Dynamic natures of the skin that control when a cut or scrape requires healing are vital for sustaining the skin's integrity. However if they get unruly, they can result in complications in the form of psoriasis and other skin disorders. Researchers reporting on June 21st in the Cell Press journal Immunity have now uncovered key information on how cells are stimulated to multiply during these processes. The information might be used to develop new treatments for psoriasis and hard-to-heal skin wounds.
For their studies, the scientists analyzed skin biopsies from individuals with and without psoriasis as well as the skin of mice with wounds on their backs and mice with psoriasis-like pathology. They found that a molecule called regenerating islet-derived protein 3-alpha (REG3A) is highly expressed in skin cells during psoriasis and wound repair, but not under normal skin conditions. Blocking REG3A delayed wound healing and cleared up psoriasis-like pathology in mice. The researchers also revealed the cascade of molecules that appear to act in conjunction with REG3A. Specifically, interleukin-17 (IL-17) binds to the IL-17 receptor A on skin cells and causes REG3A to be expressed; then REG3A binds to the exostosin-like 3 protein within cells, which activates certain enzymes that coax the cells to continue multiplying.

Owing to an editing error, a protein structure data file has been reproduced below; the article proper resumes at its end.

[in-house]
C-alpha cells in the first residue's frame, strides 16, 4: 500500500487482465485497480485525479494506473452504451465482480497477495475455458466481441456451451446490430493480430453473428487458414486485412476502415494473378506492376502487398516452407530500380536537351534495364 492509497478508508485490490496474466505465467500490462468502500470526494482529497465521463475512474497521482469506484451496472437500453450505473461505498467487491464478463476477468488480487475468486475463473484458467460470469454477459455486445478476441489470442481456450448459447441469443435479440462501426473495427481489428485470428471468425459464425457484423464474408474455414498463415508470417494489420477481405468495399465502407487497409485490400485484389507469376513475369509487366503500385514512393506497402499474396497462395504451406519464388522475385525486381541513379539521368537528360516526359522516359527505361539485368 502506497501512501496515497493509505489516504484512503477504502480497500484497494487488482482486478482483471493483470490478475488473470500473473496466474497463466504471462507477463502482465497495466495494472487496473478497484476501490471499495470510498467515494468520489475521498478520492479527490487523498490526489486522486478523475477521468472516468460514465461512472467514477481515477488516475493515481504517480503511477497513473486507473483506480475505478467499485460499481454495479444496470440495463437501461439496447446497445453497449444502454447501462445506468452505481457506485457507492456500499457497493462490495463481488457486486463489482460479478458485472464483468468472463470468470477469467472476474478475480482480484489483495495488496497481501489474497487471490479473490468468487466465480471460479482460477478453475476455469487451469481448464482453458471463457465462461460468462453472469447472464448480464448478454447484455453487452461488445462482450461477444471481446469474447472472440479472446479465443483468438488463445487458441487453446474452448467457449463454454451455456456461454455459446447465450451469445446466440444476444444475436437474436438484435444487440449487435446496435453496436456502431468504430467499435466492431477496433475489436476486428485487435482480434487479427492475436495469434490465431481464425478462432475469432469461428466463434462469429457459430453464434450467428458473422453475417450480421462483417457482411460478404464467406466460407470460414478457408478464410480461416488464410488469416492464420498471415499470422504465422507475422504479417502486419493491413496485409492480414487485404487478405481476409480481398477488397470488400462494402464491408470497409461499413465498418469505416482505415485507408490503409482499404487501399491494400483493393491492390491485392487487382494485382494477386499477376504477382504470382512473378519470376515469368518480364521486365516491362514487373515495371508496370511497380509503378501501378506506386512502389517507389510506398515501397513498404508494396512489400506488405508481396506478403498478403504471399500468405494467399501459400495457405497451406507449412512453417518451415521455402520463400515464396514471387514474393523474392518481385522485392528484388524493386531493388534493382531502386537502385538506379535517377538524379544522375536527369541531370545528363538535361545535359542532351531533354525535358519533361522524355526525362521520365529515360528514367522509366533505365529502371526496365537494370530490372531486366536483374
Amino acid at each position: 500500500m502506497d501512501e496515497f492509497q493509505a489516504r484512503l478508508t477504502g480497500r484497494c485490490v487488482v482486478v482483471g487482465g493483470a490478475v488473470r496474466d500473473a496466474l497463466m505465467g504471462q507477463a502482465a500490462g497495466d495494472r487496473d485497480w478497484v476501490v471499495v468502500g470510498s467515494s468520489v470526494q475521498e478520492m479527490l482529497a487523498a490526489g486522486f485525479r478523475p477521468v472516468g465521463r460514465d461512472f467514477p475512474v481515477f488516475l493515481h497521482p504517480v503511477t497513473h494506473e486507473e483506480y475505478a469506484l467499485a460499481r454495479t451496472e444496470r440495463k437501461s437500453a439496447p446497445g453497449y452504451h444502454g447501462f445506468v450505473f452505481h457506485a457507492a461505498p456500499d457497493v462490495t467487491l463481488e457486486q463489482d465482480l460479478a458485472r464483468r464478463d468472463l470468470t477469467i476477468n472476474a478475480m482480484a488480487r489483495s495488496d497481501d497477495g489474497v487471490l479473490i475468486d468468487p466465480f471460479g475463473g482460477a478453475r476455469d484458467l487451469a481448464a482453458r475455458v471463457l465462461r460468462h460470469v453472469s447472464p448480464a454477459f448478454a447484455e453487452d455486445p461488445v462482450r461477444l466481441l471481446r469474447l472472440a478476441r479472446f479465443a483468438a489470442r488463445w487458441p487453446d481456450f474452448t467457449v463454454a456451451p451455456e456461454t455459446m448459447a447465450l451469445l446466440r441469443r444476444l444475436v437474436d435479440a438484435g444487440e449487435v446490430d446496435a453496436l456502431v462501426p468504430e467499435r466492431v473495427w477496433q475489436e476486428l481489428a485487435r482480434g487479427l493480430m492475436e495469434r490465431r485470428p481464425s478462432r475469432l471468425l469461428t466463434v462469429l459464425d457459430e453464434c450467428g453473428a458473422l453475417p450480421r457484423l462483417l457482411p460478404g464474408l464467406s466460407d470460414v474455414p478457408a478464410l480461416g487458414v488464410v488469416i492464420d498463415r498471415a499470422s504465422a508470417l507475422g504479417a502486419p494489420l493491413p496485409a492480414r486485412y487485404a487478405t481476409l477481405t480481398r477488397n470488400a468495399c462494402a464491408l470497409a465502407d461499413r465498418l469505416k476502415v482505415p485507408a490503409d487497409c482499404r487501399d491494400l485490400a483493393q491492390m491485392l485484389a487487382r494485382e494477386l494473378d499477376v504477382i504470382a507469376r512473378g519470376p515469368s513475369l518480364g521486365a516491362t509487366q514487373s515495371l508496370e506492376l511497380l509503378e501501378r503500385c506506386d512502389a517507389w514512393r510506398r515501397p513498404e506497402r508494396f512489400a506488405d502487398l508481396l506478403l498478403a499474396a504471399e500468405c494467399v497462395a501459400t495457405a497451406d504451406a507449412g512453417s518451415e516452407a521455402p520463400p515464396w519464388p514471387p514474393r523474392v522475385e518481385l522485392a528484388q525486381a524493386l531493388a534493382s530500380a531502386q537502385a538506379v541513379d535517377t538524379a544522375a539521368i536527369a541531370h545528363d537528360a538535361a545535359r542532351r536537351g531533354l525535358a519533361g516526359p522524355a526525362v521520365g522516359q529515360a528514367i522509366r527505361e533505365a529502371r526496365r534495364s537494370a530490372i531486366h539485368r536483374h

Previous research indicates that IL-17 is abundant in patients with psoriasis, and treatments that target the IL-17 pathway lessen their symptoms. "REG3A is stimulated by proteins known to be important to the pathogenesis of psoriasis. Therefore, REG3A appears to be the link between these proteins and the excess proliferation of skin cells that occurs in psoriasis," says first and corresponding author Dr. Yuping Lai, from the East China Normal University.
The findings offer potential targets for therapy. "A drug that inhibits REG3A would represent a more targeted way to treat psoriasis and avoid the systemic immunosuppression found with current therapy. Also, a drug that stimulates or mimics REG3A could be used to improve wound healing," says senior author Dr. Richard Gallo, from the University of California, San Diego.
Somewhat mysteriously, REG3A is also secreted by cells within the intestines and internal organs, where it has antimicrobial properties.